Job Hunting 101: Effective Strategies for Today’s Job Market

By: Chris Lovell · May 14, 2024 · Reading Time: 3 minutes

If you’ve found yourself on the hunt for a new job, you know that it can be a challenging task.

Searching for a job can feel both exciting and exhausting, but as with most endeavors, it’s all about your approach. Let’s explore three effective strategies to find the best roles in today’s job market.

Create a Base Resume

First, if you want to be a standout candidate, you have to optimize your resume. Instead of using the same resume for every job (or writing a brand new one from scratch for every single application), create a base resume or “master resume” that gives you a foundation, as well as flexibility.

If you are looking at a Marketing Manager role, for instance, create one resume that covers the general responsibilities and skills of Marketing Managers. From there, tailor that base resume to different jobs you apply for, based on the specifics in the job description and the company as a whole. A Marketing Manager position at a creative agency will have different goals and objectives than one at a consumer goods company, for example, so you’ll want to tailor your resume accordingly.

Are the Companies You’re Applying to Actually Hiring?

Thousands of companies post on job boards, but before you submit an application, make sure they’re actually hiring. It’s not uncommon for companies to post idle job listings to keep growing their potential talent pool even when they’re in a hiring freeze. Do a quick Google search and check out any recent news on that company. Did they just lay off thousands of people? Have they announced their plans to restructure or consolidate? Your job search time is precious, and taking this step will ensure you don’t waste any.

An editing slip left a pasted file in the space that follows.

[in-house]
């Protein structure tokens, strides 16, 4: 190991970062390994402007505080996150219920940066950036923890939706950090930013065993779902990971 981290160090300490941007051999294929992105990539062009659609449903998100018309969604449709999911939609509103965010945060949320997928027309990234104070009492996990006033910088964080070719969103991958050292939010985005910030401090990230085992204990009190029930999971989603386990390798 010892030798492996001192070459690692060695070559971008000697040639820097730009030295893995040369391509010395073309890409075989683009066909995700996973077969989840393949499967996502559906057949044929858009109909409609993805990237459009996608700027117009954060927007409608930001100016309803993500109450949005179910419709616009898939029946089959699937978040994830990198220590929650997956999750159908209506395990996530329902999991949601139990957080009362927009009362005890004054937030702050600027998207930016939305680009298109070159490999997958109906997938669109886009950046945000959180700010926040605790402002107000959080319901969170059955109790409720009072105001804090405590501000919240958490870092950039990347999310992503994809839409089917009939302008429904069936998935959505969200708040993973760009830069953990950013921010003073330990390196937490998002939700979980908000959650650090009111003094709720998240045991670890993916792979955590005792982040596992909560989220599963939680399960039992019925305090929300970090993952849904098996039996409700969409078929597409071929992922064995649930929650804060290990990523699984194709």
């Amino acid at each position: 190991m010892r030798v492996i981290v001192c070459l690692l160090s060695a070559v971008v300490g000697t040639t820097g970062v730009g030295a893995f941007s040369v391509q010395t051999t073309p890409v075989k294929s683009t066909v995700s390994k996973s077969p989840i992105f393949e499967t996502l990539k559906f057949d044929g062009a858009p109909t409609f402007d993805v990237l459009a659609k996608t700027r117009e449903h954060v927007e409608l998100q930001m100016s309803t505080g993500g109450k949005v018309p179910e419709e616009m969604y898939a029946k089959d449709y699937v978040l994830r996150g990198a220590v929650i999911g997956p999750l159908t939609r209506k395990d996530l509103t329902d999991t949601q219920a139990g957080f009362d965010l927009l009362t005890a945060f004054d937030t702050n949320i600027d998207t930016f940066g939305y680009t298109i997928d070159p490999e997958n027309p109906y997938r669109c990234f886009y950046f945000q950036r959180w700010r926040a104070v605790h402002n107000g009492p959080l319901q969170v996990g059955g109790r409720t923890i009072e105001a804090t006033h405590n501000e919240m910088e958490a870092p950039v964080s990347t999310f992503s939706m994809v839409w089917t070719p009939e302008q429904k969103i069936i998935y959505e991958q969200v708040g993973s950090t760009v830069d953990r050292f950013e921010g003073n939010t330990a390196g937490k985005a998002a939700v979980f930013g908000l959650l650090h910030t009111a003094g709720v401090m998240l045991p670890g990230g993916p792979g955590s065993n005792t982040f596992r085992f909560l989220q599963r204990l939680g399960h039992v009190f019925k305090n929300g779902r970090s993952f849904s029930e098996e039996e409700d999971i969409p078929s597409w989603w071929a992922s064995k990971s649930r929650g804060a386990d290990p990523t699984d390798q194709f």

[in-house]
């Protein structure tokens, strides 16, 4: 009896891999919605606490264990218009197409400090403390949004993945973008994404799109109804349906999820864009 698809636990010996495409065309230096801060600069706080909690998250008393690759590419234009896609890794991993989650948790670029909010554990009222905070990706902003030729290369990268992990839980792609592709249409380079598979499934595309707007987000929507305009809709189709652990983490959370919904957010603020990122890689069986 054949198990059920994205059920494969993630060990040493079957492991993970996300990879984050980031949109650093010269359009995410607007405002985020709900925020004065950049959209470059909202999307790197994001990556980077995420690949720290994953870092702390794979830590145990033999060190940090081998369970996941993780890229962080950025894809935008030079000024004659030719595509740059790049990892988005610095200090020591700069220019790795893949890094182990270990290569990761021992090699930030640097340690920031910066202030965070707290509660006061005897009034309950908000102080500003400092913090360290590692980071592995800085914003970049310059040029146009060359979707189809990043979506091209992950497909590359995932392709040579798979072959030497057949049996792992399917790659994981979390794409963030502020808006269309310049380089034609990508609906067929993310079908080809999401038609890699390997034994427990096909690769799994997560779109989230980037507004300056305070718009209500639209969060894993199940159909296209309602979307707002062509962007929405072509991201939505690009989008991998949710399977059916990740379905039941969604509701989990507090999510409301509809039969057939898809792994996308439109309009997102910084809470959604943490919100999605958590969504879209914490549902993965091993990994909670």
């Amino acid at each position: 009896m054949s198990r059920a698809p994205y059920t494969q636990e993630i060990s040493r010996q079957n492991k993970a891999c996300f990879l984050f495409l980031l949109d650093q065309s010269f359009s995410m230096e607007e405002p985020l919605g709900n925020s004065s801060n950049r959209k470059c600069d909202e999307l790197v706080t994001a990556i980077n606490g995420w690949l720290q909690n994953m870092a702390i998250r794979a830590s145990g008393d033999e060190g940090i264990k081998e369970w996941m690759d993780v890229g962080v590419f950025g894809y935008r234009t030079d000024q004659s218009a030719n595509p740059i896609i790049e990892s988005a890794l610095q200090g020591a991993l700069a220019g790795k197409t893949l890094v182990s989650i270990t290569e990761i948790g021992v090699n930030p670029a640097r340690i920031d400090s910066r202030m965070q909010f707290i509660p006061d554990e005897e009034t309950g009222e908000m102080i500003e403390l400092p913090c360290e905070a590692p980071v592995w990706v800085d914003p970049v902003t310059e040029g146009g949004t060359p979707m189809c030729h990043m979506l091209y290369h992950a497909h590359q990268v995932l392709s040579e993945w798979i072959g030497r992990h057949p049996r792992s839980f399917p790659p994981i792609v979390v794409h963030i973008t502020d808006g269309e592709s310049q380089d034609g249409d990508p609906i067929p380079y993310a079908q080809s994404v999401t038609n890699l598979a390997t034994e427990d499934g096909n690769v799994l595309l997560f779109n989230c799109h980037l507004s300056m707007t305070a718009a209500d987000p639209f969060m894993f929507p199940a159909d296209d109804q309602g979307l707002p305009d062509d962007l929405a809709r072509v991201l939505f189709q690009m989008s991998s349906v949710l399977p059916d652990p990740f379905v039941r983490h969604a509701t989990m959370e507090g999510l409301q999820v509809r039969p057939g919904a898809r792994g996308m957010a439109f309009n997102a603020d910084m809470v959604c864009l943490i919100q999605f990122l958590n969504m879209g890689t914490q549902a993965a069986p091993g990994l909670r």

See Who Is #Hiring

Another way to cut through the job board chaos is to use LinkedIn in creative ways.

Try searching #Hiring followed by the job title you’re looking for on LinkedIn. For example, “#Hiring Software Engineer.” This will pull up posts from hiring managers and other employees who are actively looking to fill the kind of position you want. Even better, they often include an email address, or tell you how to get in touch. Then you can then send the recruiter or hiring manager a message explaining your interest in the position.

Remember, the job market can be tough, but you are tougher. Don’t let rejections or naysayers keep you from pursuing the career that you want!

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